from brian2 import arccosh)
arccosh(x, /, out=None, *, where=True, casting='same_kind', order='K', dtype=None, subok=True[, signature, extobj])¶
Inverse hyperbolic cosine, element-wise.
x : array_like
out : ndarray, None, or tuple of ndarray and None, optional
A location into which the result is stored. If provided, it must have a shape that the inputs broadcast to. If not provided or
None, a freshly-allocated array is returned. A tuple (possible only as a keyword argument) must have length equal to the number of outputs.
where : array_like, optional
Values of True indicate to calculate the ufunc at that position, values of False indicate to leave the value in the output alone.
For other keyword-only arguments, see the ufunc docs.
arccosh : ndarray
Array of the same shape as
x. This is a scalar if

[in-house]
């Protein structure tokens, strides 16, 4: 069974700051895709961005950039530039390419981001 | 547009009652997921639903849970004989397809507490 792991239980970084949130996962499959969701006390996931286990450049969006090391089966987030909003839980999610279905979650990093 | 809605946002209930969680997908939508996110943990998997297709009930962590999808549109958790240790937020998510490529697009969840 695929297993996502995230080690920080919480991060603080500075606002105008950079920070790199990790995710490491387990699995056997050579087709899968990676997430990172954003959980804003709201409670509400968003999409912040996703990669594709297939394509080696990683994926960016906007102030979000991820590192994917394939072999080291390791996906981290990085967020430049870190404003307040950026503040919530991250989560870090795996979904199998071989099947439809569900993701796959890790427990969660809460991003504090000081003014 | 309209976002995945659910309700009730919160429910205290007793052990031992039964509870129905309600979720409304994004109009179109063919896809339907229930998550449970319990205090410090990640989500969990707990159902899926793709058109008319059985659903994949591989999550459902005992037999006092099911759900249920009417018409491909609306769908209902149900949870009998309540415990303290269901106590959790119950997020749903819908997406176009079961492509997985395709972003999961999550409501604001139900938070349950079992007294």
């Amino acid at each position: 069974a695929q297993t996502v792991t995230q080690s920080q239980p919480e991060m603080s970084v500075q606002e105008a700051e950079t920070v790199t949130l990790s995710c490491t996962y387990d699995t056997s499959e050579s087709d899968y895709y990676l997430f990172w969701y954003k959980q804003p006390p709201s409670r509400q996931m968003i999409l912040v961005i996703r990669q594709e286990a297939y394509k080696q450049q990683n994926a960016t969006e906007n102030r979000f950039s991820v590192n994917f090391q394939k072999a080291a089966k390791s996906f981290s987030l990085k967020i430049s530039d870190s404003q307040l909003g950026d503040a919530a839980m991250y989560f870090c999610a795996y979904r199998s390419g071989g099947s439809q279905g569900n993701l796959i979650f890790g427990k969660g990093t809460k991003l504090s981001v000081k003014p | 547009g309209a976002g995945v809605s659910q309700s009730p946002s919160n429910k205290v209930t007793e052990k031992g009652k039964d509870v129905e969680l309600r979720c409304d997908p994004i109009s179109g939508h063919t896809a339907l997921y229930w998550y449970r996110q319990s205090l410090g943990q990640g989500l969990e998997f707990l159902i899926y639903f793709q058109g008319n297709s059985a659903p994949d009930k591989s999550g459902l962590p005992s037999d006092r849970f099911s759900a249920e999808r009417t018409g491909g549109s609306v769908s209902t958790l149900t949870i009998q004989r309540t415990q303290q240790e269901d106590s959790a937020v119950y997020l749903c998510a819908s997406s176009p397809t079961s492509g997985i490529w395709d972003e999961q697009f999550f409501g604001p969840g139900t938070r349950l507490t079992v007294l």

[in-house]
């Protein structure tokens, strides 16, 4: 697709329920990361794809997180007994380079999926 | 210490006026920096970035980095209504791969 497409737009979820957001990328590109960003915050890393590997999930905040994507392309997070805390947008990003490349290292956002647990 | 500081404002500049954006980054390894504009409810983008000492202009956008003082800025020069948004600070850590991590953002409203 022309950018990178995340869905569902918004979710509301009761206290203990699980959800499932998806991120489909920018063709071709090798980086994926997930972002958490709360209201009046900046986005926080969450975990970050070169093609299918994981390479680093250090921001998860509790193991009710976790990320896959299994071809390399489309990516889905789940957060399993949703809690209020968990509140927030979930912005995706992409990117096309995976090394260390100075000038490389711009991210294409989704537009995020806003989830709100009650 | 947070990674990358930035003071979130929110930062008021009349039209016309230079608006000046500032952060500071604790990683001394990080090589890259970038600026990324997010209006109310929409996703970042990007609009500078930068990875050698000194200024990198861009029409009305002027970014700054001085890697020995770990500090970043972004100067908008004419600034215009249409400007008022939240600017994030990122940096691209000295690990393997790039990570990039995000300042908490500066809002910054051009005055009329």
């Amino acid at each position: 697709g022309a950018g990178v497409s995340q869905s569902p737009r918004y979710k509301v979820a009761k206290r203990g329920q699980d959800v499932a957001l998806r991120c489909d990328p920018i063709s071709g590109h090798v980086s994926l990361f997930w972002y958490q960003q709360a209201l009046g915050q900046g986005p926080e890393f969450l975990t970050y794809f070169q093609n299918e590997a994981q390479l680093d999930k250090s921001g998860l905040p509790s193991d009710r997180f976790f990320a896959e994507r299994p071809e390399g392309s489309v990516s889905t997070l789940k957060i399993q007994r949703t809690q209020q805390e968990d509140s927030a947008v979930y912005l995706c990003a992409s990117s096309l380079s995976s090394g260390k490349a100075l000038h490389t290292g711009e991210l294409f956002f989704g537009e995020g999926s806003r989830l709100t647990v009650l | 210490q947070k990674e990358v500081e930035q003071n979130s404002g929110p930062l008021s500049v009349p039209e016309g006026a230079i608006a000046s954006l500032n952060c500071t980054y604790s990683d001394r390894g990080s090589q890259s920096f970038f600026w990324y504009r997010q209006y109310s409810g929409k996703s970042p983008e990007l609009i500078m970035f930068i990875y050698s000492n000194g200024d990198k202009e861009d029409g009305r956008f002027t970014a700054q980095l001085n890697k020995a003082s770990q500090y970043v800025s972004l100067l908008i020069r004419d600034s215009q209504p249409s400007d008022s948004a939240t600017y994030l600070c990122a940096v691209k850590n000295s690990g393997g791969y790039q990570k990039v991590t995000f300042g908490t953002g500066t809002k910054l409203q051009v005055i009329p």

xis a scalar.
arccosh()is a multivalued function: for each
xthere are infinitely many numbers
cosh(z) = x. The convention is to return the
zwhose imaginary part lies in
[-pi, pi]and the real part in
For real-valued input data types,
arccosh()always returns real output. For each value that cannot be expressed as a real number or infinity, it yields
nanand sets the
invalidfloating point error flag.
For complex-valued input,
arccosh()is a complex analytical function that has a branch cut
[-inf, 1]and is continuous from above on it.
[R13] M. Abramowitz and I.A. Stegun, “Handbook of Mathematical Functions”, 10th printing, 1964, pp. 86. http://www.math.sfu.ca/~cbm/aands/ [R14] Wikipedia, “Inverse hyperbolic function”, http://en.wikipedia.org/wiki/Arccosh
>>> np.arccosh([np.e, 10.0]) array([ 1.65745445, 2.99322285]) >>> np.arccosh(1) 0.0